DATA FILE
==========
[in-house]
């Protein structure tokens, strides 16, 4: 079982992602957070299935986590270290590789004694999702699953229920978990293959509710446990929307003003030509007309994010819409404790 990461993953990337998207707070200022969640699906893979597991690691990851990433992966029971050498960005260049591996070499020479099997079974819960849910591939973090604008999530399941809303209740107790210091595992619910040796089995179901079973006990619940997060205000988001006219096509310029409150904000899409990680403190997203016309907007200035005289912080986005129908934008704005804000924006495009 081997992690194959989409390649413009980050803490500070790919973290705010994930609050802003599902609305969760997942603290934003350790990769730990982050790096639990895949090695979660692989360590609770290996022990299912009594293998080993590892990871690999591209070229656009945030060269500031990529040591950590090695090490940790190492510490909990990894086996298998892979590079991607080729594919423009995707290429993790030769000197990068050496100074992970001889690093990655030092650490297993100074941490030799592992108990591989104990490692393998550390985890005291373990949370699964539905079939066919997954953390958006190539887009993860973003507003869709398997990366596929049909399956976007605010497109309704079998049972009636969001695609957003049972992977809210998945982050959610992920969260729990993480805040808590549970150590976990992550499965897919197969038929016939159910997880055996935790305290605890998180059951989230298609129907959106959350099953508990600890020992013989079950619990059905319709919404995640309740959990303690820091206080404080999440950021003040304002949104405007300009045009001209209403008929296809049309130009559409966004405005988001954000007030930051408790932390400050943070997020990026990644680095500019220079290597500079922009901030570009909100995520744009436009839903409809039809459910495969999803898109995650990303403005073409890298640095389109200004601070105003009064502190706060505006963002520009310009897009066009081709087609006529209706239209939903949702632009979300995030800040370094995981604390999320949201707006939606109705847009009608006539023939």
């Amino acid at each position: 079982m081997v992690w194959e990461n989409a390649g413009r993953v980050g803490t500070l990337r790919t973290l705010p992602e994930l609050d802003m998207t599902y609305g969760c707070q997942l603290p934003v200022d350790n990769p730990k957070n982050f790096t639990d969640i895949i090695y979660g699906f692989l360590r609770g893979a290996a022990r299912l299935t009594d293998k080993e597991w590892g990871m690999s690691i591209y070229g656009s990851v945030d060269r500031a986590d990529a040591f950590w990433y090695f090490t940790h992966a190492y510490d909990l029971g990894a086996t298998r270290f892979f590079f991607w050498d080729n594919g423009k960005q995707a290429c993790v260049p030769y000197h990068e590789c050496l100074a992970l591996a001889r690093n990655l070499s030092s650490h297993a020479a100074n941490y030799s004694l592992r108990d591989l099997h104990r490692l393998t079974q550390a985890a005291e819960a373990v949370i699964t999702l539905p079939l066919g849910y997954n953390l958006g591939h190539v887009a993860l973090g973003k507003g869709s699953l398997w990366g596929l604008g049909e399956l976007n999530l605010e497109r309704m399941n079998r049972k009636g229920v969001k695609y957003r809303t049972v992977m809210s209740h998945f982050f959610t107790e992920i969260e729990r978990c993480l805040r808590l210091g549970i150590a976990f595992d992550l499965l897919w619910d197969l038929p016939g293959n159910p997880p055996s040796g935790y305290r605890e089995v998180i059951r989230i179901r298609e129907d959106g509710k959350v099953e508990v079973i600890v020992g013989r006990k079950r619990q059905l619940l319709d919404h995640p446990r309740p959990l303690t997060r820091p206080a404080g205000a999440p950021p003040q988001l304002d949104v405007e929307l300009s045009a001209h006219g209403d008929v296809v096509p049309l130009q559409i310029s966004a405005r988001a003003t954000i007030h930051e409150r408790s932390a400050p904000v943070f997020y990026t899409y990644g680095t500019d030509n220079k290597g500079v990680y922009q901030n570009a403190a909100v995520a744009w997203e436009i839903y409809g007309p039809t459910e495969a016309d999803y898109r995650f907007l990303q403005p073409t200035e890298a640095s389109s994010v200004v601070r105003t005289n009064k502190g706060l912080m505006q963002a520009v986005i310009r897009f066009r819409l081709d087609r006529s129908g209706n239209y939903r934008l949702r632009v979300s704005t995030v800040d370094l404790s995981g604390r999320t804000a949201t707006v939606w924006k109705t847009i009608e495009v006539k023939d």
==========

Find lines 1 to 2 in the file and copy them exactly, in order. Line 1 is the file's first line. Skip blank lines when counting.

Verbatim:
[in-house]
């Protein structure tokens, strides 16, 4: 079982992602957070299935986590270290590789004694999702699953229920978990293959509710446990929307003003030509007309994010819409404790 990461993953990337998207707070200022969640699906893979597991690691990851990433992966029971050498960005260049591996070499020479099997079974819960849910591939973090604008999530399941809303209740107790210091595992619910040796089995179901079973006990619940997060205000988001006219096509310029409150904000899409990680403190997203016309907007200035005289912080986005129908934008704005804000924006495009 081997992690194959989409390649413009980050803490500070790919973290705010994930609050802003599902609305969760997942603290934003350790990769730990982050790096639990895949090695979660692989360590609770290996022990299912009594293998080993590892990871690999591209070229656009945030060269500031990529040591950590090695090490940790190492510490909990990894086996298998892979590079991607080729594919423009995707290429993790030769000197990068050496100074992970001889690093990655030092650490297993100074941490030799592992108990591989104990490692393998550390985890005291373990949370699964539905079939066919997954953390958006190539887009993860973003507003869709398997990366596929049909399956976007605010497109309704079998049972009636969001695609957003049972992977809210998945982050959610992920969260729990993480805040808590549970150590976990992550499965897919197969038929016939159910997880055996935790305290605890998180059951989230298609129907959106959350099953508990600890020992013989079950619990059905319709919404995640309740959990303690820091206080404080999440950021003040304002949104405007300009045009001209209403008929296809049309130009559409966004405005988001954000007030930051408790932390400050943070997020990026990644680095500019220079290597500079922009901030570009909100995520744009436009839903409809039809459910495969999803898109995650990303403005073409890298640095389109200004601070105003009064502190706060505006963002520009310009897009066009081709087609006529209706239209939903949702632009979300995030800040370094995981604390999320949201707006939606109705847009009608006539023939």